testtest

Dumb reloading Q...Norma 308 Anvil Primers?

Talyn

Hellcat
Founding Member
Are you buying European-spec cases? If so they use the Berdan priming system whereas the primer anvil is part of the case vs. the Boxer system (commonly used in the USA etc where the primer comtains the anvil.

You can tell the differences by looking into the case and seeing if it has a single hole in the primer pocket or a semi-solid one with two-three smaller holes.

Norma makes cases for both primer systems so your initial info needs to be fleshed out on what/where you're trying to get.

You can't use Boxer primers in a Berdan case & visa versa but Berdan cases can be reloaded using a special tool to deprime the cases.

My .02
 

JonJon

Operator
its deffo boxer primers. one of the selling points is that its reloadable etc.

I just dont want to run into any weird unforeseen issues. Not sure why there are mentioning anvil primers. Dont all primers use some sort of anvil? lol
 

HansGruber

Hellcat
its deffo boxer primers. one of the selling points is that its reloadable etc.

I just dont want to run into any weird unforeseen issues. Not sure why there are mentioning anvil primers. Dont all primers use some sort of anvil? lol
Berdan primers are just as reloadable as boxer. Just requires a different setup.
 

Pitdogg2

Custom
Interesting! I never knew that across the pond they used berdan in brass. I've only seen berdan in steel and aluminum cases.
Learned something new today.
 

Pitdogg2

Custom
side note. the thread has absolutely zero to do with Berdan primers lol
I disagree.
Your very first post starts out talking about the difference in primers and which you should use.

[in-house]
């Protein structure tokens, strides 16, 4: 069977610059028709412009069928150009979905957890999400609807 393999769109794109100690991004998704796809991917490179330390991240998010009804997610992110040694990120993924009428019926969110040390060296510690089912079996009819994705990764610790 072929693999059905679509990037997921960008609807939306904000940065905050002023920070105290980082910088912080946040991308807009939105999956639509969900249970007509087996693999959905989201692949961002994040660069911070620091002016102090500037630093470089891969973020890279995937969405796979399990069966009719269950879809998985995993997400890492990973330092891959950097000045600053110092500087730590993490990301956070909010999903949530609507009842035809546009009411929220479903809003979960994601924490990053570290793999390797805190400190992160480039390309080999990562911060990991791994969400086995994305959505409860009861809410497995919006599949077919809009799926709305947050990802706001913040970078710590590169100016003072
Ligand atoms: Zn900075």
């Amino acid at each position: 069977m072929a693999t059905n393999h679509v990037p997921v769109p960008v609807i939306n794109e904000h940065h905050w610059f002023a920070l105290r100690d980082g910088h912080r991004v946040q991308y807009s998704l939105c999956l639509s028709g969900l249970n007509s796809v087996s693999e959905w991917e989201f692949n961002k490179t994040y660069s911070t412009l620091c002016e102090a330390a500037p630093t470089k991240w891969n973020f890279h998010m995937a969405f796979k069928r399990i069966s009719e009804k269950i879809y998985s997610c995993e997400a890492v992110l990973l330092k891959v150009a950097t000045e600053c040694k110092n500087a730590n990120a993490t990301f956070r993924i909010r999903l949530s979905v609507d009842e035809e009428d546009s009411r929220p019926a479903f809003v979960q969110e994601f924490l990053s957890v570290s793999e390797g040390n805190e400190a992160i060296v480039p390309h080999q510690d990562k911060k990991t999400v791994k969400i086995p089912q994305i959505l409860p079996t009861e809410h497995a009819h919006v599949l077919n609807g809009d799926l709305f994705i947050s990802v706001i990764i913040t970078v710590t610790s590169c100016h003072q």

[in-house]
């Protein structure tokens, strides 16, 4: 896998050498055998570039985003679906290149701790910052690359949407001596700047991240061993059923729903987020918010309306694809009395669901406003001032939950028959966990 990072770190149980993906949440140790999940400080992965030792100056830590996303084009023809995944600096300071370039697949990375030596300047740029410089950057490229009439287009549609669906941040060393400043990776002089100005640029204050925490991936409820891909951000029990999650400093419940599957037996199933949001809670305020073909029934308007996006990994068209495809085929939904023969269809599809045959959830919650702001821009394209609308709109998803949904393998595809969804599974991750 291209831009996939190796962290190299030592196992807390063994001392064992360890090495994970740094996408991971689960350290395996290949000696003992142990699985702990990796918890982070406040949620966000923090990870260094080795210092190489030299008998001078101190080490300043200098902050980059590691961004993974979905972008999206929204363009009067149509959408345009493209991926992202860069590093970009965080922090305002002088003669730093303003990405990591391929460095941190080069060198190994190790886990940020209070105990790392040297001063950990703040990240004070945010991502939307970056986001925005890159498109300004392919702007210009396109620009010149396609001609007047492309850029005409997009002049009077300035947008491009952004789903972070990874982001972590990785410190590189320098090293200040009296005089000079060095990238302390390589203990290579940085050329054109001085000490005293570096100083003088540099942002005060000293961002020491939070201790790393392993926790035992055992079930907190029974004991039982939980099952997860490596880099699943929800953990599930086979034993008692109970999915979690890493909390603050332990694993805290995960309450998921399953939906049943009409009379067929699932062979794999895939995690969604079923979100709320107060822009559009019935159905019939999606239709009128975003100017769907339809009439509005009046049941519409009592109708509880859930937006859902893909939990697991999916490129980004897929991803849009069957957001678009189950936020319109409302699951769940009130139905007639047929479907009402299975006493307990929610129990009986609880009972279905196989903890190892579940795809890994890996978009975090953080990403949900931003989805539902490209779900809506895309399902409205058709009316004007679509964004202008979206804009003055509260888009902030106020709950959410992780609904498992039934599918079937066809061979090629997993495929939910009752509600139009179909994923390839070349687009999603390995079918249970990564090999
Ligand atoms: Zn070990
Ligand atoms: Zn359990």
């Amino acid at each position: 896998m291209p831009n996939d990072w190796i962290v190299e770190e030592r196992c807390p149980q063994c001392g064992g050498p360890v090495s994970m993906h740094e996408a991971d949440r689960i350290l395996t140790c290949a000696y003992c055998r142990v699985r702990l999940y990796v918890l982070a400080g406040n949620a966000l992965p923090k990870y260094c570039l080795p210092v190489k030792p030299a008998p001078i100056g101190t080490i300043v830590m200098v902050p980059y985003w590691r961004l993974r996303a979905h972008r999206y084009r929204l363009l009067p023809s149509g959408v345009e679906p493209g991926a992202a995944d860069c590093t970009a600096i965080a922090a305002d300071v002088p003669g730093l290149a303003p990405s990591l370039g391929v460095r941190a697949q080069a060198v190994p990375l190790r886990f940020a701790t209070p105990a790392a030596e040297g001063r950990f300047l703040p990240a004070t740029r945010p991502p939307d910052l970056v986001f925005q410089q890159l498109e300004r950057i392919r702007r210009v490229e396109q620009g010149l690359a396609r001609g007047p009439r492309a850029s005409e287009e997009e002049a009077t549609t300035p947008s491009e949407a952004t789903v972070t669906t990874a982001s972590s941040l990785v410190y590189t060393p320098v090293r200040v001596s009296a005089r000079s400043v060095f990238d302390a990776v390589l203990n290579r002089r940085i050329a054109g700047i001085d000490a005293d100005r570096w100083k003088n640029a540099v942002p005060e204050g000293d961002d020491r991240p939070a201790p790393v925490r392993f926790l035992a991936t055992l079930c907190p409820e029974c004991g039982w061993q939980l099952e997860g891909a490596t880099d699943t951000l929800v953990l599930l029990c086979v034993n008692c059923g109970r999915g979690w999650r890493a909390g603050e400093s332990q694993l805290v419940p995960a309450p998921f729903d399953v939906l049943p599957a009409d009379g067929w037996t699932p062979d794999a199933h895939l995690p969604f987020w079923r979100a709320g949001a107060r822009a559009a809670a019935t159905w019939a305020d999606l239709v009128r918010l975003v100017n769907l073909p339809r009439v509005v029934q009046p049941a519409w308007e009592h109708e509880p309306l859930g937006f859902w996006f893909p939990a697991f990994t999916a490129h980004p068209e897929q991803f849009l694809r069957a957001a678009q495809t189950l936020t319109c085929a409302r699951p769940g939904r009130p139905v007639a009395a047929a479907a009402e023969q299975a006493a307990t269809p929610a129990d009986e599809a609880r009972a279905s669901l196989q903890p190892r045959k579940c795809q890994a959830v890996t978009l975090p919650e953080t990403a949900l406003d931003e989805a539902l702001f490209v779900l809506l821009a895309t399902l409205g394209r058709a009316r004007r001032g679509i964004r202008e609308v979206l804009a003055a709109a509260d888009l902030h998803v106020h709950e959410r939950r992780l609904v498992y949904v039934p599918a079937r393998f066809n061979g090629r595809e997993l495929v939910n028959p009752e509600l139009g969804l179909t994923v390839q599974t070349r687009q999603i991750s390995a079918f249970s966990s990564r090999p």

If your Norma brass is berdan primed instead of boxer primed then it has everything to do with it.
You cannot use boxer primers in a berdan primed case...that I know of.
 

HansGruber

Hellcat
I disagree.
Your very first post starts out talking about the difference in primers and which you should use.
If your Norma brass is berdan primed instead of boxer primed then it has everything to do with it.
You cannot use boxer primers in a berdan primed case...that I know of.
Sure you can...you just have to modify the case.

IIRC, it mainly involves reaming out the primer cup and drilling a new flash hole.

People do it when reloading surplus 7.62x54 steel cased ammo (yes, it's possible)...
 
So I will be starting to reload soon. I have most everything I need.

I was thinking of buying some Norma 308 ammo and I see this statement in bold:

"Norma rifle cartridges are fitted with anvil primers giving extremely uniform and reliable ignition."

Sooo, is there any reason I cant use CCI 200 primers to reload these catridges? https://d3gxe0jmvtuxbc.cloudfront.net/images/Product/large/110615.jpg
JonJon,
If I may suggest, EVERY aspect of a reloaded cartridge is dependent (when it comes to accuracy and grouping) upon the rifle or weapon you are reloading for. I've always been an "ACCURACY FREEK" and loaded for two different .308's (bolt guns). And on other blogs having to do with reloading, people would make suggestions about using certain primers, casings and powders that they claimed worked best in THEIR rifles at varying distances from 100yds all the way out to 1K. But since I primarily shot at 100 - 200 yds, I tested several combinations of loads and even Bullet Seating Depths to find which my SPECIFC rifle produced the tightest 5 shot groups. My point is that you can read articles of claims by a bunch of well meaning folks that in reality, won't make a hill of beans except for what you weapons likes the best. And for what it's worth, one of my .308's (A Ruger M77V with a match grade barrel - 1:10 Twist) and former SWAT TEAM RIFLE, performed the best using Lapua Casings, Fed Match Primers and RE15 Powder. But do note, that my Sniper Team partner/spotter, also had the same Rifle brand (some two or three serials numbers off mine) and his had the identical set up, barrel and scope. Yet his performed better for him using Lake City Brass, Fed Match Primers and a slightly different Powder gr amount. And if you are going to test brass, might consider trying some Petersen Brass which I found was actually more consistent in measurement from piece to piece in a box of 50 than Lapua with my 260 Remington Rifle. So you might consider trying various combinations if you have the availability to do so. And don't forget bullet seating depths tests once you've settle on a certain bullet weight that you believe your baby shoots the best. Good luck and most of all, have fun!
 
Top